The Leica Bauhaus Workshops
To celebrate 100 years of Bauhaus, Leica created the Leica CL “100 Jahre Bauhaus” limited edition camera. To launch it, a series of studies were done using geometric shapes from the camera’s composition. Each one was influenced by different techniques and theories conducted through workshops and classes by Bauhaus. In the end, the entirety of the studies resulted in 5 families of posters, each with 3 unique pieces. The posters were exhibited in the Leica Store Boston and also given to buyers.

Permeation and Illumination
Inspired by ‘Permeation and Illumination Study’ by Franz Ehrlich, we created simple shape sculptures in plaster. We then carried out practical tests investigating their characteristics and possible effects in contact with each other.

Form and Color Affinity
The relationship of color to form was of central significance to Kandinsky’s thinking. Based on his theories, we deconstructed the Leica CL “100 Jahre Bauhaus” into squares, circles, and triangles with their respective colors.
According to Kandinsky, a dull shape like a circle deserves a dull color like blue. A shape with intermediate interest like a square deserves an intermediate color like red. A dynamic, interesting shape like a triangle deserves an exegetic, luminous, psychotic color like yellow.

Point and Line to Plane
Based on Kandinsky’s workshop about ”the most basic unit”, we reduced the design of the Leica CL “100 Jahre Bauhaus” to two of the most basic elements - the point and the line. Each litographic poster reveals a distinct dynamic among those elements.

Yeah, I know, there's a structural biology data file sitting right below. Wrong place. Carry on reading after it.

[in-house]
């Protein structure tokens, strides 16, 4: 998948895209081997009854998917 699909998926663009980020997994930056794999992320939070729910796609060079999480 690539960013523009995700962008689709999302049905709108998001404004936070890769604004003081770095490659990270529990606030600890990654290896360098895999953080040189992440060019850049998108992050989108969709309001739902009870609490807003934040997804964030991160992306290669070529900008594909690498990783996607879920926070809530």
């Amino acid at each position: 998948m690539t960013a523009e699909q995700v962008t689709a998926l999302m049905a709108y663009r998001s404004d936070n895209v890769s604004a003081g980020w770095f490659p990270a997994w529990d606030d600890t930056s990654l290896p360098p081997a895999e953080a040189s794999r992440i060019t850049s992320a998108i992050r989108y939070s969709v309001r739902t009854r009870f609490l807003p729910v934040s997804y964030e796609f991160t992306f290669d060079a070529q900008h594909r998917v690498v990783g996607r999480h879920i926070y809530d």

Reflecting Colour-Light
First, we constructed an illuminated apparatus with various cardboard shapes taken from the camera’s geometric forms. Those templates were then superimposed and moved back and forth in front of a spotlight. The result was abstract patterns formed by the shadows on a transparent projection surface. The process was based on the Schwerdtfeger and Ludwig Hirschfeld-Mack system “Reflecting Plays of Colours”.

Thanks to Gunta Stolzl and her co-workers, the weaving workshop was one of the most successful and productive workshops at the Bauhaus. Following their same techniques, we created original designs for tapestry using the geometric shapes of the camera. All the color and form explorations were done applying watercolor over a hand-made grid, reproducing the same process the great feminine artists explored.